Monday, February 24, 2014

Friday, February 21, 2014

Sometimes I Want to Quit

Right now, I am tired of being married. I would like to quit. I am tired of having to run all my decisions and plans by another human who sometimes shoots down what I would like to do. I am tired of spending all my money to pay for someone else's teeth to be fixed or textbooks or grad school classes. I was planning on spending what was left of my paycheck to build a bookcase. But instead all my money just went to a freaking crown. For someone who is basically willing his own teeth to jump ship. That isn't fair.

Our tax refund could go toward paying down our mortgage (on a house I didn't even want) or toward building a fence or fixing up the backyard, but instead it's going toward living expenses because I will be the only one with a job in a few months.

The other day he asked me which way I preferred the ironing board to face because his pants needed to be ironed. The feminist in me had a tiny aneurism at that one.

I can feel the tension creeping back into my shoulders and I'm suddenly thankful that I have a massage booked for tomorrow.

One that he bought me.
With his Christmas bonus.

And then I think about the whole year I spent in 2012 laid up in hospital beds and on the couch and how he put every spare dime of his toward too many hospital bills for too many months. I think about how he goes out to start my car in the freezing cold mornings, how he stays up late to take out the dog one last time so I can go to bed early, how he is generous with his time and how he works even on Saturdays because there are always bills.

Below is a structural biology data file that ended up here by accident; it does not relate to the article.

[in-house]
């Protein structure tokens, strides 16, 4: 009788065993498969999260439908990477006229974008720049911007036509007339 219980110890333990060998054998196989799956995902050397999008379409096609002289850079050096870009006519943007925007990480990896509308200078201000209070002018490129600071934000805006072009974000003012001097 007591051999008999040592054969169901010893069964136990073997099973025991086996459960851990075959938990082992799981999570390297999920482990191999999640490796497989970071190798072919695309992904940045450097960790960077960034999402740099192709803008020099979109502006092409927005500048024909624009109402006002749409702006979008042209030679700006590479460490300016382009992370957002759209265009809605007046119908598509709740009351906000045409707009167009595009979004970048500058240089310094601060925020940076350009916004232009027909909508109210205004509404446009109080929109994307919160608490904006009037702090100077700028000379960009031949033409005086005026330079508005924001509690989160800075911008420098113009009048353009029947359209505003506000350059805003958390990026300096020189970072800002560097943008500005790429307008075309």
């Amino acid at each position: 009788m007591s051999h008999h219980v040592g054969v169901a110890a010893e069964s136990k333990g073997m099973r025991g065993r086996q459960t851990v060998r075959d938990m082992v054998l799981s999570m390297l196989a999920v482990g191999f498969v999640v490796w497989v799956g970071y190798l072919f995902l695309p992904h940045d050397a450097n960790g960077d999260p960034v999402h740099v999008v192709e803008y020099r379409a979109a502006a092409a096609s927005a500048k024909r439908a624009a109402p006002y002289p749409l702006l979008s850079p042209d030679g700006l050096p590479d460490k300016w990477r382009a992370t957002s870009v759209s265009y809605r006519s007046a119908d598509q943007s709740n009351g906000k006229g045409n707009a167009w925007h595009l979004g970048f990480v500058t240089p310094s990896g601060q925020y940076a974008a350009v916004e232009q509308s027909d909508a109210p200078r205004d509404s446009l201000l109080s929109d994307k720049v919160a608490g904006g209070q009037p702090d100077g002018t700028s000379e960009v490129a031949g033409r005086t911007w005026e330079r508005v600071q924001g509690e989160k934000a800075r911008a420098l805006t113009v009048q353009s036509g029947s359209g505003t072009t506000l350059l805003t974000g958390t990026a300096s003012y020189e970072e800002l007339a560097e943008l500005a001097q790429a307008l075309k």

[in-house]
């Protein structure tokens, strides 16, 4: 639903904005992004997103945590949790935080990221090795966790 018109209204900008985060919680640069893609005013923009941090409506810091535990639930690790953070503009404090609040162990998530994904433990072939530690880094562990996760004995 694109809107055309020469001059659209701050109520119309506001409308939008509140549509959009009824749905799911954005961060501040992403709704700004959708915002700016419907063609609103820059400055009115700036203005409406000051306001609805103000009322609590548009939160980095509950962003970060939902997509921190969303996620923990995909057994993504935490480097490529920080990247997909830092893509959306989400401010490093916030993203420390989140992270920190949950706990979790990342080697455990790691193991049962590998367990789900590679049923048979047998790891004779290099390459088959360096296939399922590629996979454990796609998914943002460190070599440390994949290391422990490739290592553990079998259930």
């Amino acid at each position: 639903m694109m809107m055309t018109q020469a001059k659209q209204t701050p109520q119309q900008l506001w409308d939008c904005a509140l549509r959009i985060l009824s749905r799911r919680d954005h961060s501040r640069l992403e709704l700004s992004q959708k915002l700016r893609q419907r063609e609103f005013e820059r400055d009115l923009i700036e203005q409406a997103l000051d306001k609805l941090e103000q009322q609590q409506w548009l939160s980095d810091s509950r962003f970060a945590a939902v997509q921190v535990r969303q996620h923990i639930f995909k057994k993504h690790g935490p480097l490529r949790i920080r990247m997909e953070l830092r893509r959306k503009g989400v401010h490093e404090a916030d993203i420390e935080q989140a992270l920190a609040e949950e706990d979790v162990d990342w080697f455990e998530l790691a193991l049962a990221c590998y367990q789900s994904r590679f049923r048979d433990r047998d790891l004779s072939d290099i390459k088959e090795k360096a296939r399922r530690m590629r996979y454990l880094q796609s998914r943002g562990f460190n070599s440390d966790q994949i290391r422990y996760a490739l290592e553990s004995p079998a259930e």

And isn't this what I was asking for yesterday? The chance to be uncomfortable so I'm driven to my Savior?

Isn't this what love is? Waking up early to clean the house for the hundredth time, and pouring out your money and time and energy for the good of a family, and dying to yourself And if I'm asking for a chance to be the hands and feet of Jesus, shouldn't it start in my own home?

Love is always a choice. Sometimes the choice is so easy. It's borne out of fluffy love that comes naturally and requires no sacrifice. Other times the choice is a hard fought battle that involves setting aside my own selfishness and sinful nature and it isn't nearly as simple. But I would say those are the days when the choice is worth more.

I'm choosing love today.

Thursday, February 20, 2014

Uncomfortable Musings

This is a heavy post. Consider yourself warned. But it's what's on my heart right now and that's what this blog is for.

I have been reminded today that God doesn't desire for me to be comfortable. Or happy. Or well-read, or put together or well-rested. Ouch. God calls us to be like Him. Like Jesus. The same Jesus who humbled himself and came here to eat with sinners and hang out with diseased people. The one who stayed up all night praying that he wouldn't have to die for us, but who surrendered to his Father anyway and carried a cross and died with my sin on his shoulders.

If I'm supposed to be like Him, I'm doing something wrong. Because I work all day at a cushy job where I usually avoid getting my hands dirty if I can help it. I go home and sit in my recliner and lose myself in a book or a tv show that in light of eternity means nothing. And I comment on how lucky I feel that we have money and time and no kids to keep us up all night and only one dog who is semi-behaved most of the time.

I make stuff I see on Pinterest and I paint the house another color and I do dishes and laundry and days pass consistently. But there are days when my soul stirs up against all the busy work that I use to keep it quiet and it cries out that I'm missing something. I feel like I'm missing what I'm here for. Because if I'm supposed to be like Jesus, then my hands are too clean and I'm getting too much sleep and my house is too quiet. Where are the hungry I'm supposed to be feeding? The orphans and widows I'm supposed to be taking care of? The prisoners I'm supposed to be visiting? Clearly they are all out there. But why am I not doing it?